The CF945 strain provides the desired actuation profile (both for GFP production rate and growth rate), however, we would like a simple method to tune the profile while using this chassis. It has been shown that the culture media composition, specifically carbon source, can determine the ppGpp basal level/nominal growth rate [37, 51, 22, 35, 52]. Therefore, we propose tunning the properties of the actuation profile (Fig. 1-b) in CF945 by varying the carbon source.

We express spoTH (genetic circuit Fig. 2-a) using four commonly used carbon sources: lactose, glycerol, fructose, and glucose. The normalized GFP production rate (with respect to GFP at 0 aTc) is shown in Fig. 2-d. The GFP production rate at 0 aTc (nominal GFP production rate) vs the normalized peak GFP actuation for each carbon source along is shown in Fig. 2-e. We observe that all carbon sources yield the desired actuation profile and that there is an inverse relationship between the normalized peak actuation and the nominal production rate. The nominal GFP production rate hierarchy is fructose>glucose >glycerol >lactose, while the peak actuation hierarchy is fructose≈glucose<glycerol <lactose. The nominal GFP production rate for fructose is 2.6 times higher than that of lactose, but in lactose, the GFP production rate can be actuated by 150% compare to just 50% for fructose.

The normalized growth rate (with respect to 0 aTc) is shown in Fig. 2-f. The growth rate at 0 aTc (nominal growth rate) vs the normalized peak growth rate actuation for each carbon source is shown in Fig. 2-g. We observe that for all carbon sources, the growth rate increases with spotH expression (aTc). The nominal growth rate hierarchy is glucose> fructose> >glycerol >lactose, while the peak actuation hierarchy is glycerol >lactose>fructose> glucose. For glycerol the nominal growth rate is ≈ 0.2 1/hr with a peak actuation of ≈ 85%, while for glucose the nominal growth rate is ≈ 0.35 1/hr with a peak actuation of ≈ 45%.

The results from Fig. 2-e and Fig. 2-g suggest that there is a tradeoff between nominal levels and relative actuation. Intuitively, this tradeoff occurs because if lower nominal GFP production rate/growth rate levels are due to high basal ppGpp levels, then this implies that there is more ppGpp available to hydrolyze and thus actuate. Our physical intuition is made mathematically precise in Box 1. In Fig. 6 in Box 1, we demonstrate that our model predicts the tradeoff between the nominal level of free ribosomes vs the relative peak actuation of free ribosomes. The model predicts that lower nominal ribosome levels lead to higher relative peak actuation up until a certain critical value (as observed for growth rate in Fig. 2-g). Below the critical value, relative peak actuation decreases with nominal free ribosomes level.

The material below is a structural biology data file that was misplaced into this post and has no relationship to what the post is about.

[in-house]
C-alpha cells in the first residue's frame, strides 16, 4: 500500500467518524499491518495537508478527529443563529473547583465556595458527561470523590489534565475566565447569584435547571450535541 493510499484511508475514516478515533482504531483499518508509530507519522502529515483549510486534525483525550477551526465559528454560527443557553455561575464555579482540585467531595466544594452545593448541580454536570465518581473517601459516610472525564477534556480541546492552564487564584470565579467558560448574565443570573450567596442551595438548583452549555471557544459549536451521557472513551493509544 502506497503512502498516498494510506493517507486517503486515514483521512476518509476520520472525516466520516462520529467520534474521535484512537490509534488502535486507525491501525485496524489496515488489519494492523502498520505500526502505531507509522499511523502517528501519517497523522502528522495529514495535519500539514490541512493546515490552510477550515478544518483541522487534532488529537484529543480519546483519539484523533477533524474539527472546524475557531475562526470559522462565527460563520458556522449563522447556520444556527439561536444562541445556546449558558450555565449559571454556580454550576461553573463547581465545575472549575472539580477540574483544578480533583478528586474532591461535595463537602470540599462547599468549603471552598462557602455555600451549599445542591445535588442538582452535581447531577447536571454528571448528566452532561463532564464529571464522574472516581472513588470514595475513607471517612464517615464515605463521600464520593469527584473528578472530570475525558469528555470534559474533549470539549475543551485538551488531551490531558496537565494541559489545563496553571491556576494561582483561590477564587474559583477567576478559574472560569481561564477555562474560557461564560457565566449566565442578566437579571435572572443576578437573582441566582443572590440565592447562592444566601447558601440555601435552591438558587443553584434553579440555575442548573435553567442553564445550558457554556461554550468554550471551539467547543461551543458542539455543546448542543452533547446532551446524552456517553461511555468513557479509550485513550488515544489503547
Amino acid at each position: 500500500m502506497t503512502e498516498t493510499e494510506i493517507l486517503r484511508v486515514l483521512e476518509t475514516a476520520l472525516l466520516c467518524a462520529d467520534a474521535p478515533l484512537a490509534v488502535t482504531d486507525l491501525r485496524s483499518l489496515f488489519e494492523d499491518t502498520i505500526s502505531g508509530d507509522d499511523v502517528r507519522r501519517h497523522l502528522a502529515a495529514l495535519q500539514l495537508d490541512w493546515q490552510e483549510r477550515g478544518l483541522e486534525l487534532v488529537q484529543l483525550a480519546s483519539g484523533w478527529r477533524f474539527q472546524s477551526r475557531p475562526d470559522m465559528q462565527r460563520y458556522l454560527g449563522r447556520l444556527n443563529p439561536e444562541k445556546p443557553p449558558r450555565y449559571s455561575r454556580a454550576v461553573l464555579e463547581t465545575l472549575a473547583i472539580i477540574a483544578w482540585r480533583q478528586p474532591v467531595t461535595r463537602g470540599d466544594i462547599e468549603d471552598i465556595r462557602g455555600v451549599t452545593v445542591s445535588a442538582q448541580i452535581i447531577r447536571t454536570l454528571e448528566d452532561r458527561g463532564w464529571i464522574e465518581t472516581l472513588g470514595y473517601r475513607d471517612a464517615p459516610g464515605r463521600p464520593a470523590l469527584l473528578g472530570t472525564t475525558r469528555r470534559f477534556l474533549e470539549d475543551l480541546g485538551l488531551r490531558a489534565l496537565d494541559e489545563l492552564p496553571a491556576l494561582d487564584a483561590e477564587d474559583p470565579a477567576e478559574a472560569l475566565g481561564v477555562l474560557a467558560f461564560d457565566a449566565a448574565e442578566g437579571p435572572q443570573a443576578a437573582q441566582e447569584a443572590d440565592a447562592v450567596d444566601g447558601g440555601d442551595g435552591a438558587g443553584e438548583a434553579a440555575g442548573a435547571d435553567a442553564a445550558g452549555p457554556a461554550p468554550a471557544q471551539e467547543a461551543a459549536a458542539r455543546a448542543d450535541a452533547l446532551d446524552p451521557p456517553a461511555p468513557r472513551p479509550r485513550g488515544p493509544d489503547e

### Actuator application: Cancel burden arising from heterologous protein overexpression

Overexpressing a heterologous protein decreases protein production rates and cell growth rate [6, 4, 53] due to the depletion of ribosomes available to translate mRNA. This motivates us to apply our actuator to cancel these two burden effects from gene overexpression. The first part of this section will assess the capabilities of our actuator to rescue protein production rates and growth rate as a red fluorescent protein (RFP) is overexpressed. Next, to automate the process of canceling the burden of expressing RFP, we place both the RFP and SpoTH under the same inducible promoter (feedforward configuration) and tune the spoTH RBS to flatten the response curve between RFP produciton rate and free ribosomes/growth rate.

### The actuator is capable of rescuing burden caused by overexpressing RFP

To assess the capability of the spoTH actuator to rescue the protein production rate of a constitutive expressed gene (proxy for free ribosomes) and growth rate when these are reduced through heterologous protein expression, we expresses SpoTH and the burden protein RFP under two separate inducible promoters as shown in Fig. 3-a. From Fig. 3-b, the addition of AHL will initiate the production of rfp mRNA and hence sequester free ribosomes, which causes a decrease in the rates of GFP production and growth. The addition of aTc will produce SpoTH and thus upregualte GFP production rate and growth rate in a manner as observed in Fig. 2.